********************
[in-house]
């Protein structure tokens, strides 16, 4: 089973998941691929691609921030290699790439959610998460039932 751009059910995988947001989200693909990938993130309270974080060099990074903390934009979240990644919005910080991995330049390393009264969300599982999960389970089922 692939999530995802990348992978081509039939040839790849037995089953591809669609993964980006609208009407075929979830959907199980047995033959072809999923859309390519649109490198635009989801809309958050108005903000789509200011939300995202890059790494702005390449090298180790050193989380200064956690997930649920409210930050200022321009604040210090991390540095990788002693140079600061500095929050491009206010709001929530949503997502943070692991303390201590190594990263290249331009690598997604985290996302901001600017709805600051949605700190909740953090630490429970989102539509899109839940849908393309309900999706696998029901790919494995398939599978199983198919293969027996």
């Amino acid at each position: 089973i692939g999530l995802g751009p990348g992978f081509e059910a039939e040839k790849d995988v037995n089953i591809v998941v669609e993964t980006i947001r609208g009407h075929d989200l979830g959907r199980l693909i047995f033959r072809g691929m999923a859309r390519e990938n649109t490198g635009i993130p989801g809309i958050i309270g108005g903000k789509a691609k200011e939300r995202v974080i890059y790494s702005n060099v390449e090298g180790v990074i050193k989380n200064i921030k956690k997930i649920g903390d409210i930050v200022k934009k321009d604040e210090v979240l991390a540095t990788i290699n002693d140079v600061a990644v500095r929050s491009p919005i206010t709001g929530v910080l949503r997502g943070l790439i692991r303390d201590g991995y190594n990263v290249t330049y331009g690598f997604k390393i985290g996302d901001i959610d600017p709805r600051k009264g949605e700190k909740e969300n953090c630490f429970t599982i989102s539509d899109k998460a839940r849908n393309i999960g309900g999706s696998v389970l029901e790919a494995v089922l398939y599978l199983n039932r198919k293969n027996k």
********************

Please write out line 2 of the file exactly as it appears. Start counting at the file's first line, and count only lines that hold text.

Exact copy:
């Protein structure tokens, strides 16, 4: 089973998941691929691609921030290699790439959610998460039932 751009059910995988947001989200693909990938993130309270974080060099990074903390934009979240990644919005910080991995330049390393009264969300599982999960389970089922 692939999530995802990348992978081509039939040839790849037995089953591809669609993964980006609208009407075929979830959907199980047995033959072809999923859309390519649109490198635009989801809309958050108005903000789509200011939300995202890059790494702005390449090298180790050193989380200064956690997930649920409210930050200022321009604040210090991390540095990788002693140079600061500095929050491009206010709001929530949503997502943070692991303390201590190594990263290249331009690598997604985290996302901001600017709805600051949605700190909740953090630490429970989102539509899109839940849908393309309900999706696998029901790919494995398939599978199983198919293969027996």